Our TPN solution lacks calcium and phosphate supplements as they are not available in Jordan. Moreover, our current feeding protocol does not provide enteral calcium or phosphate supplements. Metabolic bone disease is another complication of prematurity [28]. In our protocol, serum phosphate and alkaline phosphatase levels at 1 month of age is used to identify this complication. Alkaline phosphatase is considered abnormal when its level is > 500 IU/dL, and this was found in 33% of our cohort. Two premature infants (7%) had hypophosphatemia (i.e. phosphate level < 2.0 mmol/dL), and one of them did not show elevated alkaline phosphatase (Table 2). Using radiography to evaluate for bone mineralization is not utilized in our unit.

Elevated alkaline phosphatase level is a reliable indicator of bone demineralization in premature infants; however, normal levels also do not guarantee normal bones [29]. Our current protocol of combined measurement of both alkaline phosphates and phosphate has 100% sensitivity rate [30]. However, cases of metabolic bone disease might be missed. Radiography should be additionally performed to evaluate metabolic bone disease, particularly in ELBWIs as they are at the highest risk of such condition, to increase the detection rate.

Oral vitamin D supplements at a dose of 400 - 800 units are started once the newborn reaches full enteral feeding. Starting vitamin D supplement earlier with a fixed dose of 1,000 units [31] in addition to early fortification of breast milk might help to improve the rate of metabolic bone disease. Extrauterine growth restriction is prevalent in VLBWIs [32, 33], and 70% of infants in the current study had the condition.

In conclusion, nutritional support of VLBWIs in our center is well established. Increasing the advancement rate of enteral feeding, starting early fortification, and improving vitamin D and calcium phosphate supplements should be adopted to improve the nutritional status of VLWBIs. Clinical studies of these strategies are needed.


We thank Miss Wafa Rabayaa for her efforts in data collection.


This study was funded by the deanship of scientific research at the University of Jordan and by the scientific research fund.

Conflict of Interest

The authors have no conflict of interest to declare.

Informed Consent

This was a prospective follow-up of the outcomes of VLBWIs receiving the standard of care. Data were extracted on daily basis from medical charts and laboratory database. Informed consent is not needed.

Author Contributions

Manar Al-lawama: idea, design, analysis, and drafting the manuscript. Haneen Abu Alrous, Haitham Alkhatib, Abdelkareem Alrafaeh, Zaid Wakileh, Bushra Alawaisheh, Aseel Saadeh, and Jumana Sharab: gathering data, drafting manuscript, and approving manuscript. Eman Badran: acquisition of data, and approving the manuscript. Abla Albsoul-Younes: drafting the manuscript, and approving the manuscript.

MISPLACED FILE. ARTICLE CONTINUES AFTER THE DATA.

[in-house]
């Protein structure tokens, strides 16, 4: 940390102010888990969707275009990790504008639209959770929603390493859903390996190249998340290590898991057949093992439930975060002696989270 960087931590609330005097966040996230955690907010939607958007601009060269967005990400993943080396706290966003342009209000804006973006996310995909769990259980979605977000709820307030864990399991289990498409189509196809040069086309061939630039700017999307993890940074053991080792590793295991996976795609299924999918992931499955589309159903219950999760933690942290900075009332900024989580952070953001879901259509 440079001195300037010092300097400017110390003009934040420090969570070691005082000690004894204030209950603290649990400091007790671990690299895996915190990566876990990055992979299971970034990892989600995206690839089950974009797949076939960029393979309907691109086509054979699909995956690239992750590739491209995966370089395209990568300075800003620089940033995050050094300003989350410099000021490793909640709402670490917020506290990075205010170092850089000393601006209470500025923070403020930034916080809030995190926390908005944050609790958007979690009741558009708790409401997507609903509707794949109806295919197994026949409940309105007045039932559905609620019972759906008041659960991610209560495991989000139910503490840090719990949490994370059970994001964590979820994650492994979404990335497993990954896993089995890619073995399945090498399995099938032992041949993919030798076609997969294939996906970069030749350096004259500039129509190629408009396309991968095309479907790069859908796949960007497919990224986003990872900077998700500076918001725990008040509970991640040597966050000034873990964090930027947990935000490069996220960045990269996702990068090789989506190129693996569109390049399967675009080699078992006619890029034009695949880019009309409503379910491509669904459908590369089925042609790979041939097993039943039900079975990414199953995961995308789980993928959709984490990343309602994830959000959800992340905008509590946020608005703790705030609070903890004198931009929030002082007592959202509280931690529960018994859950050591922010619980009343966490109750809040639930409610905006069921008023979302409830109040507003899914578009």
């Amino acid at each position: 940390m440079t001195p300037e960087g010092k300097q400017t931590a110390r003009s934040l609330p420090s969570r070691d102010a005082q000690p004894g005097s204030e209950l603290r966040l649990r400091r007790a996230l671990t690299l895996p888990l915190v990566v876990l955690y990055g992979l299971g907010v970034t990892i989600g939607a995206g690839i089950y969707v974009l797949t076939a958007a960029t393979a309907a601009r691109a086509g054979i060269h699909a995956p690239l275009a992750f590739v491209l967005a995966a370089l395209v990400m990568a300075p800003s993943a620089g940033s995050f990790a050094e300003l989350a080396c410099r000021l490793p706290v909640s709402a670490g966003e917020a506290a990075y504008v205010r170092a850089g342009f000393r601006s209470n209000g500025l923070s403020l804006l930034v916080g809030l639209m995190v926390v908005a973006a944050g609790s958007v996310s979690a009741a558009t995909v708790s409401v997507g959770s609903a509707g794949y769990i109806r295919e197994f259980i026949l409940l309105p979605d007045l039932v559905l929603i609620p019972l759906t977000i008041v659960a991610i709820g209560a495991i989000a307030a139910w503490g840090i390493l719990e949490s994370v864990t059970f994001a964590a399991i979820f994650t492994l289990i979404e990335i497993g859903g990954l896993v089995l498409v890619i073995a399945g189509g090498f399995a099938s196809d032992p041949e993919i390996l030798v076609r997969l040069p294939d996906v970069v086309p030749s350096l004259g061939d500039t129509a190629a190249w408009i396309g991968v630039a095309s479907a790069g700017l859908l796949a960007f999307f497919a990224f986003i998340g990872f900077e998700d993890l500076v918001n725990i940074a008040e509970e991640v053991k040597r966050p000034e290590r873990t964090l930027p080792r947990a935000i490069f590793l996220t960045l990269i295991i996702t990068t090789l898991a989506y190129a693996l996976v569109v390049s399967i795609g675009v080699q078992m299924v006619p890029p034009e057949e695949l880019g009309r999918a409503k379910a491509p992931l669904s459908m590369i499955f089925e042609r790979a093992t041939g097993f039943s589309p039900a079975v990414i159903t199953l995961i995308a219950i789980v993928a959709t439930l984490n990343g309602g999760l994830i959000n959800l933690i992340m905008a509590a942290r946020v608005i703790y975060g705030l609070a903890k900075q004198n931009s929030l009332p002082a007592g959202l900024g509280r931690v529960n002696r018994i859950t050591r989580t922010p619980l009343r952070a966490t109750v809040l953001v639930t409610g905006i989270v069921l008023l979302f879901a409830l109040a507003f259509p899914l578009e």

1. De Curtis M, Dito L, Lucchini R, Terrin G. Nutrition of very low birth-weight infants. Ital J Pediatr. 2014;40(Suppl 1):A39. S1-A39.
  2. Rich BS, Dolgin SE. Necrotizing enterocolitis. Pediatr Rev. 2017;38(12):552-559.
    doi pubmed
  3. Patel AL, Panagos PG, Silvestri JM. Reducing incidence of necrotizing enterocolitis. Clin Perinatol. 2017;44(3):683-700.
    doi pubmed
  4. Parish A, Bhatia J. Early aggressive nutrition for the premature infant. Neonatology. 2008;94(3):211-214.
    doi pubmed
  5. Meyers JM, Greecher CP, Shaffer ML, Shenberger JS. Potential influence of total parenteral nutrition on body composition at discharge in preterm infants. J Matern Fetal Neonatal Med. 2013;26(15):1548-1553.
    doi pubmed
  6. Zingg W, Tomaske M, Martin M. Risk of parenteral nutrition in neonates - an overview. Nutrients. 2012;4(10):1490-1503.
    doi pubmed
  7. Murguia-Peniche T, Kirsten GF. Meeting the challenge of providing neonatal nutritional care to very or extremely low birth weight infants in low-resource settings. World Rev Nutr Diet. 2014;110:278-296.
    doi pubmed
  8. Hamilton E, Massey C, Ross J, Taylor S. Early enteral feeding in very low birth weight infants. Early Hum Dev. 2014;90(5):227-230.
    doi pubmed
  9. Sanchez-Tamayo T, Espinosa Fernandez MG, Affumicato L, Gonzalez Lopez M, Fernandez Romero V, Moreno Algarra MC, Salguero Garcia E. [Reduction in necrotising enterocolitis after implementing an evidence-based enteral nutrition protocol in very low birth weight newborns]. An Pediatr (Barc). 2016;85(6):291-299.
  10. Oddie SJ, Young L, McGuire W. Slow advancement of enteral feed volumes to prevent necrotising enterocolitis in very low birth weight infants. Cochrane Database Syst Rev. 2017;8:CD001241.
  11. Al-lawama M, Abdelghani T, Badran E. Mortality and short-term outcomes of very low birth weight infants at a tertiary care center in Jordan: comparison with other countries. Pediatr Ther. 2017;7:311.
  12. Al Lawati TT, Al Jamie A, Al Mufarraji N. Central line associated sepsis in children receiving parenteral nutrition in Oman. J Infect Public Health. 2017;10(6):829-832.
    doi pubmed
  13. Dutta S, Singh B, Chessell L, Wilson J, Janes M, McDonald K, Shahid S, et al. Guidelines for feeding very low birth weight infants. Nutrients. 2015;7(1):423-442.
    doi pubmed
  14. Mangili G, Garzoli E. Feeding of preterm infants and fortification of breast milk. Pediatr Med Chir. 2017;39(2):158.
    doi pubmed
  15. El Sakka A, El Shimil MS, Ibrahium S. Effect of implementing breastfeeding promotion program in neonatal intensive care unit on newborn weight and breastfeeding practices. J Matern Fetal Neonatal Med. 2018;28:1-171.